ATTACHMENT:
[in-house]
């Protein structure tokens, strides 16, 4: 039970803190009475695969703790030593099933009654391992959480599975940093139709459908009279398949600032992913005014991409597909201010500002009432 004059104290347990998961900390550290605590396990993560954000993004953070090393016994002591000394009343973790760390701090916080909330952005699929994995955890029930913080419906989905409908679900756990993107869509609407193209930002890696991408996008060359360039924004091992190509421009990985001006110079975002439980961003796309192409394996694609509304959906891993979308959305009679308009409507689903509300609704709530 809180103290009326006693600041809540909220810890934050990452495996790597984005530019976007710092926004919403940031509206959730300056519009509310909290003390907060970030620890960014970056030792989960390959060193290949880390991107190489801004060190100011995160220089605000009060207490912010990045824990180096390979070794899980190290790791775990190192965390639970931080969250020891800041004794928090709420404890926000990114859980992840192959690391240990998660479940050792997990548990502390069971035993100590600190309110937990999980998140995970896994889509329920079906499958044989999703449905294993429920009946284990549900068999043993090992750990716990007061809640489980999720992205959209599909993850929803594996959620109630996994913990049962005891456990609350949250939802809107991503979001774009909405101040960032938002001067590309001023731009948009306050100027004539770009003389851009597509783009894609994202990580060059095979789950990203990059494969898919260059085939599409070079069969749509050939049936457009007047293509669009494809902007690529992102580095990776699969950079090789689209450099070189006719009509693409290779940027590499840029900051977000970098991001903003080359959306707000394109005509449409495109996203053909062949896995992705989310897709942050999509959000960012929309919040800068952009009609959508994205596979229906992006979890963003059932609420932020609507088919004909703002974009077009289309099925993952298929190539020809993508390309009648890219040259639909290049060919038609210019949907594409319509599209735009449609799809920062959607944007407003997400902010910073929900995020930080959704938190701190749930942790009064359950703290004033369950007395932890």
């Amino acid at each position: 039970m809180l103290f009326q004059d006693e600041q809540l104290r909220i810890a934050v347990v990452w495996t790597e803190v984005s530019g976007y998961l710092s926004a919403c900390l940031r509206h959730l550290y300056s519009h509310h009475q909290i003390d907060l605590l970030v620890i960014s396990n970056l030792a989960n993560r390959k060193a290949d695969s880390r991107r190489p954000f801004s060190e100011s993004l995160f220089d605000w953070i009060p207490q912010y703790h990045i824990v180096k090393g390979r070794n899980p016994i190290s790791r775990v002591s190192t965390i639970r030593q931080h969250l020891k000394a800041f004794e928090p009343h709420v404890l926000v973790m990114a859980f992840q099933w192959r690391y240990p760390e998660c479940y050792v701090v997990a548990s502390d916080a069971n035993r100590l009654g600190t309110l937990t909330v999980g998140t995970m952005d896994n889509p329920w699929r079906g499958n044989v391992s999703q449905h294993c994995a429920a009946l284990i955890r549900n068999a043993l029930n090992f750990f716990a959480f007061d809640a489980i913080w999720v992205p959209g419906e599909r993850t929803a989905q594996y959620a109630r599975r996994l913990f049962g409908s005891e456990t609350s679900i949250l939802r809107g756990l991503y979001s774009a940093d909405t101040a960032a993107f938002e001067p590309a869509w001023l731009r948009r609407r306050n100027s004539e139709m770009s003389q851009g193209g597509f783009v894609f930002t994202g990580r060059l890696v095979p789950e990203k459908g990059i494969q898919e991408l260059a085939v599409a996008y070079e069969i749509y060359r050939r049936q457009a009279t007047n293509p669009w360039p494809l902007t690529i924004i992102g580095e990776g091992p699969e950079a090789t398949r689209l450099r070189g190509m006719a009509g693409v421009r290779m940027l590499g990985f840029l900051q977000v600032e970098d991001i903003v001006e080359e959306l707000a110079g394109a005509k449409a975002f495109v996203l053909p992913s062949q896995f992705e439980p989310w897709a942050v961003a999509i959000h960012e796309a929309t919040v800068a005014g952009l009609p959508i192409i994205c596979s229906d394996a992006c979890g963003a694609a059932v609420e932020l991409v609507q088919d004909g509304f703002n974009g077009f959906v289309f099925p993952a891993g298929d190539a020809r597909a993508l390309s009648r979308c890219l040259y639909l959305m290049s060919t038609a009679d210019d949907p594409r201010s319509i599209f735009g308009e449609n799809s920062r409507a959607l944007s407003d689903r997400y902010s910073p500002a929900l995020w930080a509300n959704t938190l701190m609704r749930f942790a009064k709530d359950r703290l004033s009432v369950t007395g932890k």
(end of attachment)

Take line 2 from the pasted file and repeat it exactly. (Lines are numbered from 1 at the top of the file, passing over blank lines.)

């Protein structure tokens, strides 16, 4: 039970803190009475695969703790030593099933009654391992959480599975940093139709459908009279398949600032992913005014991409597909201010500002009432 004059104290347990998961900390550290605590396990993560954000993004953070090393016994002591000394009343973790760390701090916080909330952005699929994995955890029930913080419906989905409908679900756990993107869509609407193209930002890696991408996008060359360039924004091992190509421009990985001006110079975002439980961003796309192409394996694609509304959906891993979308959305009679308009409507689903509300609704709530 809180103290009326006693600041809540909220810890934050990452495996790597984005530019976007710092926004919403940031509206959730300056519009509310909290003390907060970030620890960014970056030792989960390959060193290949880390991107190489801004060190100011995160220089605000009060207490912010990045824990180096390979070794899980190290790791775990190192965390639970931080969250020891800041004794928090709420404890926000990114859980992840192959690391240990998660479940050792997990548990502390069971035993100590600190309110937990999980998140995970896994889509329920079906499958044989999703449905294993429920009946284990549900068999043993090992750990716990007061809640489980999720992205959209599909993850929803594996959620109630996994913990049962005891456990609350949250939802809107991503979001774009909405101040960032938002001067590309001023731009948009306050100027004539770009003389851009597509783009894609994202990580060059095979789950990203990059494969898919260059085939599409070079069969749509050939049936457009007047293509669009494809902007690529992102580095990776699969950079090789689209450099070189006719009509693409290779940027590499840029900051977000970098991001903003080359959306707000394109005509449409495109996203053909062949896995992705989310897709942050999509959000960012929309919040800068952009009609959508994205596979229906992006979890963003059932609420932020609507088919004909703002974009077009289309099925993952298929190539020809993508390309009648890219040259639909290049060919038609210019949907594409319509599209735009449609799809920062959607944007407003997400902010910073929900995020930080959704938190701190749930942790009064359950703290004033369950007395932890």